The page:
I think it was in my second lesson, this winter season here in Florida, that my coach Lou Denizard said something about my “cantilever point”. Cantilever?What? Images of bridges and concepts of mechanical engineering flew through my head!. To be honest I did not have so much as a gnat’s whisker of an idea of what he was talking about. But I was not going to stop in mid lesson and get into a discussion about it. I find that intellectualizing things does not help my riding. I either get it by feel and know that a concept is working for me or not. If not then I will ask at a later lesson about why I’m not getting it or let my coach know I can’t make the idea work for me. Both of my coaches, Lou here in Florida or Belinda Trussell at home in Ontario, are always willing to discuss anything and also ready and willing to move on to a different approach.
“Keep your shoulders over your cantilever point”. I heard that a lot. That did locate where this cantilever thing was anyway. Then there was reference to the imaginary whip that is across my thighs above my knees. That has to be evenly balanced . If not the cantilever would not function properly. Then my shoulders had to match up with the whip and also be evenly balanced.
I started to get a feel for the ‘cantilever’ idea. The last piece of the puzzle fell into place when Lou told me I had to allow my arms to move independently with the movement of the horse but my shoulders had to stay over my cantilever. I started to feel how my cantilever kept my seat in the saddle and my torso upright. Everything works better like that.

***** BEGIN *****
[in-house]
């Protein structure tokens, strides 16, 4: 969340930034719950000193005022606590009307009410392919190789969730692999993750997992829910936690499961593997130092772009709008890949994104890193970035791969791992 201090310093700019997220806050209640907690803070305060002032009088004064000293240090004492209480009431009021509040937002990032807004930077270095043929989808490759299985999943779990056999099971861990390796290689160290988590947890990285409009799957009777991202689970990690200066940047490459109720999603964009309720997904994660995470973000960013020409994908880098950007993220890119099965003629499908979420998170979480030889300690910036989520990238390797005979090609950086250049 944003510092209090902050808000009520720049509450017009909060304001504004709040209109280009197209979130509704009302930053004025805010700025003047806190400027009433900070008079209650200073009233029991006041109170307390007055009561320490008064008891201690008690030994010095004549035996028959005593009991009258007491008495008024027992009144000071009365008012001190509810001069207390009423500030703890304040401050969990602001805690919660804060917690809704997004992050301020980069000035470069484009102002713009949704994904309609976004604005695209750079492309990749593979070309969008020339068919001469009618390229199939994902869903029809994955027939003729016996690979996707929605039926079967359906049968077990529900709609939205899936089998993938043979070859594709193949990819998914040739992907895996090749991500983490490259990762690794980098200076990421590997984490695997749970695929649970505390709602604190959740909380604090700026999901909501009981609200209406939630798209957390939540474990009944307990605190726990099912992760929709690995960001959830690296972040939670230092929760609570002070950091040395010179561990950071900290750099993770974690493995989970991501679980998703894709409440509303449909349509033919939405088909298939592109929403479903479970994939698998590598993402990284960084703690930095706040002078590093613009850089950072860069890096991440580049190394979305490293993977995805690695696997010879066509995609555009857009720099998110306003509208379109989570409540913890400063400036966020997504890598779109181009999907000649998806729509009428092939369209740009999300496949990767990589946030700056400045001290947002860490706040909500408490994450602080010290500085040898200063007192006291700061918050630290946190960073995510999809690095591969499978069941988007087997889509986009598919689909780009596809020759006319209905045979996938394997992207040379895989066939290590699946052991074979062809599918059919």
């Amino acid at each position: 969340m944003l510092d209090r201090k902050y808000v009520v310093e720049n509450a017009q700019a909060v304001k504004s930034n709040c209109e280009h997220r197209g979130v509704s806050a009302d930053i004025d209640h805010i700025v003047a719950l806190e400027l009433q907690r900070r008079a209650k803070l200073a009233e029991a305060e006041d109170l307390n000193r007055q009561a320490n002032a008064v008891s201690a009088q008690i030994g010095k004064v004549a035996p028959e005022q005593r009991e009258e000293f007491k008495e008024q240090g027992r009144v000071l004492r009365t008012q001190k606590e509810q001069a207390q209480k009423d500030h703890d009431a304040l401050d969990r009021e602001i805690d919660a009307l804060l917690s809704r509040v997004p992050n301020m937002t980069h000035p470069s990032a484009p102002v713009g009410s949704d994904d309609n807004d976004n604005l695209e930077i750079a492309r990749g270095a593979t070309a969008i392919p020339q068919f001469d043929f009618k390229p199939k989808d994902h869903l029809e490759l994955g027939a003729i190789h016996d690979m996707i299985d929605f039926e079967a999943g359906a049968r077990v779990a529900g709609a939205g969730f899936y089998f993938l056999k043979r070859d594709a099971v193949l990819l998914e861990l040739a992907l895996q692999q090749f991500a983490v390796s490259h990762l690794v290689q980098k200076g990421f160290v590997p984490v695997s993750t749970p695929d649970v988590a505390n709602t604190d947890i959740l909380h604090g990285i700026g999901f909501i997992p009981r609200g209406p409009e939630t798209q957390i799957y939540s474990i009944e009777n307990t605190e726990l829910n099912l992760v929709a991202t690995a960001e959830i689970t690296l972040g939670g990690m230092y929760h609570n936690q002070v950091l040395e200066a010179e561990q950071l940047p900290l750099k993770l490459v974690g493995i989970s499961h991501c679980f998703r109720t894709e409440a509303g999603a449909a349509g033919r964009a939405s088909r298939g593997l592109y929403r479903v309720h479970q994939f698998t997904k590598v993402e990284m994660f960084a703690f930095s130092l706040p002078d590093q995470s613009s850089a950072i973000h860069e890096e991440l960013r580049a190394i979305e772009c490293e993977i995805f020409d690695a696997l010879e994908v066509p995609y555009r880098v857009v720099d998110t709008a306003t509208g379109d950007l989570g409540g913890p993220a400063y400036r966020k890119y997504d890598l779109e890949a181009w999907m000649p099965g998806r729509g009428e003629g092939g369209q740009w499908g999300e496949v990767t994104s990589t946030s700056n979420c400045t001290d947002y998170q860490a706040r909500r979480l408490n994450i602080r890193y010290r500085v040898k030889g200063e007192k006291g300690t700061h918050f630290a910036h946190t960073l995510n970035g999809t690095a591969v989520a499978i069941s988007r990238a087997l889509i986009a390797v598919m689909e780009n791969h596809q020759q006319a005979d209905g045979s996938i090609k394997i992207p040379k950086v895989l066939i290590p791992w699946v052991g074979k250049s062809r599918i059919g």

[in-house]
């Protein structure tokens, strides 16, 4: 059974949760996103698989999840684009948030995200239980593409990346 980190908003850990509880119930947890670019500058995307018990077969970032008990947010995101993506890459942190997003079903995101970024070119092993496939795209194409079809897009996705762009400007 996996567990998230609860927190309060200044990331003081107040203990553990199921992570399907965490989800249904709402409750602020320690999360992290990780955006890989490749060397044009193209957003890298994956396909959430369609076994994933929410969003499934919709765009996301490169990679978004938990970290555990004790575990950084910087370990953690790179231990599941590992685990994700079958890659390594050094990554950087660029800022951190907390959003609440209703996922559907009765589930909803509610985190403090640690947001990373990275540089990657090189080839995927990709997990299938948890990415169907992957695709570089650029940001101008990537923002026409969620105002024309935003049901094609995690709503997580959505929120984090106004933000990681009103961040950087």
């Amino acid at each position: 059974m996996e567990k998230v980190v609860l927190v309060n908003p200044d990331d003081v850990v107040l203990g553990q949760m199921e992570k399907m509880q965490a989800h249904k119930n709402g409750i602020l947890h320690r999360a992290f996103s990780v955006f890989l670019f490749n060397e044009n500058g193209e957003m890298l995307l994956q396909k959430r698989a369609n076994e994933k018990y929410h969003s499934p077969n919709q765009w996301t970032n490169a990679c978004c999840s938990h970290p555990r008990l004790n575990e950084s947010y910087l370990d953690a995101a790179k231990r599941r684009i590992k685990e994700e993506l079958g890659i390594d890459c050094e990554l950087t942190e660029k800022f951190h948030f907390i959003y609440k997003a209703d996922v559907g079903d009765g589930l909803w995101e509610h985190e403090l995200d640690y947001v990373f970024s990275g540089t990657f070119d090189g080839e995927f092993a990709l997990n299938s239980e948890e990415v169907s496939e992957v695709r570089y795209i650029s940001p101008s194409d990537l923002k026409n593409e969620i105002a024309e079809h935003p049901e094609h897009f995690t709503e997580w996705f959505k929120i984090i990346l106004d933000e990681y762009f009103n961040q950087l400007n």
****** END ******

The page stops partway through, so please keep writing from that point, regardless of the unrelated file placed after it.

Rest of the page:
So how can I explain this cantilever idea. Here is a basic cantilever image. Doesn’t look much like a rider? Well….. rotate it so the fixed end is at the top and the free end is at the bottom. The fixed end is my shoulders and the free end is my bottom that sits in the saddle and moves with the horse. If you have seen the mounting block exercises it may make this more clear.
Here is another photo of a cantilever chair that may give you more of an idea of a “rider”.
As time went on I got a better feel for the cantilever idea. It worked all sorts of magic for me. My arms and legs could move independently. My hips could move better with the horse. My left shoulder did not end up hitched up to my left ear. And so on .I don’t know if Irish rider Judy Reynolds has been told about the cantilever but here it is at work. Body upright, arms relaxed and giving, legs working independently.
Here is another example. British rider Charlotte Dujardin in a powerful extended trot, arms going with the horse out from her shoulders.
So there you have it. The mechanical engineering part of the cantilever that builds bridges may not be something I will ever be undertaking but this idea my seat and my shoulders as a cantilever is something that has helped me a lot in my riding.